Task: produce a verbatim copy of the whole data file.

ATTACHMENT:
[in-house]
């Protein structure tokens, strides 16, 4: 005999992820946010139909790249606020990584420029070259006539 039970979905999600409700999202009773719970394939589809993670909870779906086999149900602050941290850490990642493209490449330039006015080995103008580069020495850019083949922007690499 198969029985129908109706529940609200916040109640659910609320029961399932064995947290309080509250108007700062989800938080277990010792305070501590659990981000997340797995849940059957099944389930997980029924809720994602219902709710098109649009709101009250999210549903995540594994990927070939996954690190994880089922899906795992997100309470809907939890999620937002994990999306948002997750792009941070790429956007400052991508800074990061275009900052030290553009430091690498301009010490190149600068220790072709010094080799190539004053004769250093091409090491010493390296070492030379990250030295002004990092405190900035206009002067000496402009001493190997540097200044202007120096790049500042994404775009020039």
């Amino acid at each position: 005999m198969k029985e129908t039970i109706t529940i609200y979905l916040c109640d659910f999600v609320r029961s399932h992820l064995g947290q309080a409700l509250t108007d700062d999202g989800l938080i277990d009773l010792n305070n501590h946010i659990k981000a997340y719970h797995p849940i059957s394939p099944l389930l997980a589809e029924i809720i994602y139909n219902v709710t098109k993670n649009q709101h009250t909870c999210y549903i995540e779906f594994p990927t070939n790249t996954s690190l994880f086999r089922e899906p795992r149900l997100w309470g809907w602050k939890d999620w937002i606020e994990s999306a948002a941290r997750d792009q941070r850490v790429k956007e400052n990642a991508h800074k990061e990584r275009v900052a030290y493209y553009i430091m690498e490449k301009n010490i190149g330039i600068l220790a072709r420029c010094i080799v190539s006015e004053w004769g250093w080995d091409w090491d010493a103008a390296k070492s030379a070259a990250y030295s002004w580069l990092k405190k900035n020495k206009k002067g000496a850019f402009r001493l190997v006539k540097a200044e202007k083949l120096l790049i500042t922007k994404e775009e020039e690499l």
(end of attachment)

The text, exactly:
[in-house]
């Protein structure tokens, strides 16, 4: 005999992820946010139909790249606020990584420029070259006539 039970979905999600409700999202009773719970394939589809993670909870779906086999149900602050941290850490990642493209490449330039006015080995103008580069020495850019083949922007690499 198969029985129908109706529940609200916040109640659910609320029961399932064995947290309080509250108007700062989800938080277990010792305070501590659990981000997340797995849940059957099944389930997980029924809720994602219902709710098109649009709101009250999210549903995540594994990927070939996954690190994880089922899906795992997100309470809907939890999620937002994990999306948002997750792009941070790429956007400052991508800074990061275009900052030290553009430091690498301009010490190149600068220790072709010094080799190539004053004769250093091409090491010493390296070492030379990250030295002004990092405190900035206009002067000496402009001493190997540097200044202007120096790049500042994404775009020039």
């Amino acid at each position: 005999m198969k029985e129908t039970i109706t529940i609200y979905l916040c109640d659910f999600v609320r029961s399932h992820l064995g947290q309080a409700l509250t108007d700062d999202g989800l938080i277990d009773l010792n305070n501590h946010i659990k981000a997340y719970h797995p849940i059957s394939p099944l389930l997980a589809e029924i809720i994602y139909n219902v709710t098109k993670n649009q709101h009250t909870c999210y549903i995540e779906f594994p990927t070939n790249t996954s690190l994880f086999r089922e899906p795992r149900l997100w309470g809907w602050k939890d999620w937002i606020e994990s999306a948002a941290r997750d792009q941070r850490v790429k956007e400052n990642a991508h800074k990061e990584r275009v900052a030290y493209y553009i430091m690498e490449k301009n010490i190149g330039i600068l220790a072709r420029c010094i080799v190539s006015e004053w004769g250093w080995d091409w090491d010493a103008a390296k070492s030379a070259a990250y030295s002004w580069l990092k405190k900035n020495k206009k002067g000496a850019f402009r001493l190997v006539k540097a200044e202007k083949l120096l790049i500042t922007k994404e775009e020039e690499l």